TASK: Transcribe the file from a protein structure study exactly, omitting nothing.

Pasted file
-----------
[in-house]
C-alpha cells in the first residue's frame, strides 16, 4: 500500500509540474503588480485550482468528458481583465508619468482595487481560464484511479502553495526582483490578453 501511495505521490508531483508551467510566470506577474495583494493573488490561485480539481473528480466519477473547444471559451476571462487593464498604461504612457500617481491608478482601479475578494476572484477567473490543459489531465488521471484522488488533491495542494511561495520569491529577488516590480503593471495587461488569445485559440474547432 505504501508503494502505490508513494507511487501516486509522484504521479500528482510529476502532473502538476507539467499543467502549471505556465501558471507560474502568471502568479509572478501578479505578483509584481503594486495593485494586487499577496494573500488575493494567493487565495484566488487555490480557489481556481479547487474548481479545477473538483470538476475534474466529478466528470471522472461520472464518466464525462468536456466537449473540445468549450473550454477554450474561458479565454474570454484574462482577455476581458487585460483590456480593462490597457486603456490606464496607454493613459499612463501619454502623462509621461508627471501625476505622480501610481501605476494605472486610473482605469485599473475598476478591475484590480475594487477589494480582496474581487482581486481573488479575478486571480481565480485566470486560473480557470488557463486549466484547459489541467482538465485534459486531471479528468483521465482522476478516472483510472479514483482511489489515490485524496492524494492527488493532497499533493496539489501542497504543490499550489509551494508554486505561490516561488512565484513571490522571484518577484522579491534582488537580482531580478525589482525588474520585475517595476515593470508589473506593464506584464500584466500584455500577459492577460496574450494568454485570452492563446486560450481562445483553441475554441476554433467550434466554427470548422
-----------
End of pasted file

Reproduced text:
[in-house]
C-alpha cells in the first residue's frame, strides 16, 4: 500500500509540474503588480485550482468528458481583465508619468482595487481560464484511479502553495526582483490578453 501511495505521490508531483508551467510566470506577474495583494493573488490561485480539481473528480466519477473547444471559451476571462487593464498604461504612457500617481491608478482601479475578494476572484477567473490543459489531465488521471484522488488533491495542494511561495520569491529577488516590480503593471495587461488569445485559440474547432 505504501508503494502505490508513494507511487501516486509522484504521479500528482510529476502532473502538476507539467499543467502549471505556465501558471507560474502568471502568479509572478501578479505578483509584481503594486495593485494586487499577496494573500488575493494567493487565495484566488487555490480557489481556481479547487474548481479545477473538483470538476475534474466529478466528470471522472461520472464518466464525462468536456466537449473540445468549450473550454477554450474561458479565454474570454484574462482577455476581458487585460483590456480593462490597457486603456490606464496607454493613459499612463501619454502623462509621461508627471501625476505622480501610481501605476494605472486610473482605469485599473475598476478591475484590480475594487477589494480582496474581487482581486481573488479575478486571480481565480485566470486560473480557470488557463486549466484547459489541467482538465485534459486531471479528468483521465482522476478516472483510472479514483482511489489515490485524496492524494492527488493532497499533493496539489501542497504543490499550489509551494508554486505561490516561488512565484513571490522571484518577484522579491534582488537580482531580478525589482525588474520585475517595476515593470508589473506593464506584464500584466500584455500577459492577460496574450494568454485570452492563446486560450481562445483553441475554441476554433467550434466554427470548422